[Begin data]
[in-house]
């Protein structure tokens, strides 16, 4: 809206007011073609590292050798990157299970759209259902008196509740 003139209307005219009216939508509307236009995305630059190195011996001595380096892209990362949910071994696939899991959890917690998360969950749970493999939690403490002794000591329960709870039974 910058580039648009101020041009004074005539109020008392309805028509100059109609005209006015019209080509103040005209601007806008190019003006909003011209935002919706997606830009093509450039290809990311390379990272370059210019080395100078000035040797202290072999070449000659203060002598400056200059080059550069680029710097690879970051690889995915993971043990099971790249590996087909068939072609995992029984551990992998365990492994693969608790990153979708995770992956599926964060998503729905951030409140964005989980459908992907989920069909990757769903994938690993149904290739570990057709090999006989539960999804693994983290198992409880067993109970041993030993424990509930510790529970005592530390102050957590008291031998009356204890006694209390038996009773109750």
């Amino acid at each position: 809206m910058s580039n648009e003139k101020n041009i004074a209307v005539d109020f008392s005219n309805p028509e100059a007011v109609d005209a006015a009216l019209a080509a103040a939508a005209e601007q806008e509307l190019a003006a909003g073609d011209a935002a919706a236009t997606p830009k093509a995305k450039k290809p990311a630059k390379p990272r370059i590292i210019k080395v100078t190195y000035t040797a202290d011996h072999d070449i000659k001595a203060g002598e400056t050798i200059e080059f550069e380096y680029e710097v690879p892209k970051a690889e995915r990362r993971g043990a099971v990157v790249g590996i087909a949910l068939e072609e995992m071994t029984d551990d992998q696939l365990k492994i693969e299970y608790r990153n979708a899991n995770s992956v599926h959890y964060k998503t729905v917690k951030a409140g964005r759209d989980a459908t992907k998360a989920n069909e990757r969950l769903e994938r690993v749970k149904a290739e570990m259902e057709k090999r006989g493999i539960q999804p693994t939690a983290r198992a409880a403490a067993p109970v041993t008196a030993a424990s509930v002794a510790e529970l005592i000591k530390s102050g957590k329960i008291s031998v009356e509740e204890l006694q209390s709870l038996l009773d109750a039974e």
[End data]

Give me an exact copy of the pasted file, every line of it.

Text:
[in-house]
């Protein structure tokens, strides 16, 4: 809206007011073609590292050798990157299970759209259902008196509740 003139209307005219009216939508509307236009995305630059190195011996001595380096892209990362949910071994696939899991959890917690998360969950749970493999939690403490002794000591329960709870039974 910058580039648009101020041009004074005539109020008392309805028509100059109609005209006015019209080509103040005209601007806008190019003006909003011209935002919706997606830009093509450039290809990311390379990272370059210019080395100078000035040797202290072999070449000659203060002598400056200059080059550069680029710097690879970051690889995915993971043990099971790249590996087909068939072609995992029984551990992998365990492994693969608790990153979708995770992956599926964060998503729905951030409140964005989980459908992907989920069909990757769903994938690993149904290739570990057709090999006989539960999804693994983290198992409880067993109970041993030993424990509930510790529970005592530390102050957590008291031998009356204890006694209390038996009773109750």
């Amino acid at each position: 809206m910058s580039n648009e003139k101020n041009i004074a209307v005539d109020f008392s005219n309805p028509e100059a007011v109609d005209a006015a009216l019209a080509a103040a939508a005209e601007q806008e509307l190019a003006a909003g073609d011209a935002a919706a236009t997606p830009k093509a995305k450039k290809p990311a630059k390379p990272r370059i590292i210019k080395v100078t190195y000035t040797a202290d011996h072999d070449i000659k001595a203060g002598e400056t050798i200059e080059f550069e380096y680029e710097v690879p892209k970051a690889e995915r990362r993971g043990a099971v990157v790249g590996i087909a949910l068939e072609e995992m071994t029984d551990d992998q696939l365990k492994i693969e299970y608790r990153n979708a899991n995770s992956v599926h959890y964060k998503t729905v917690k951030a409140g964005r759209d989980a459908t992907k998360a989920n069909e990757r969950l769903e994938r690993v749970k149904a290739e570990m259902e057709k090999r006989g493999i539960q999804p693994t939690a983290r198992a409880a403490a067993p109970v041993t008196a030993a424990s509930v002794a510790e529970l005592i000591k530390s102050g957590k329960i008291s031998v009356e509740e204890l006694q209390s709870l038996l009773d109750a039974e």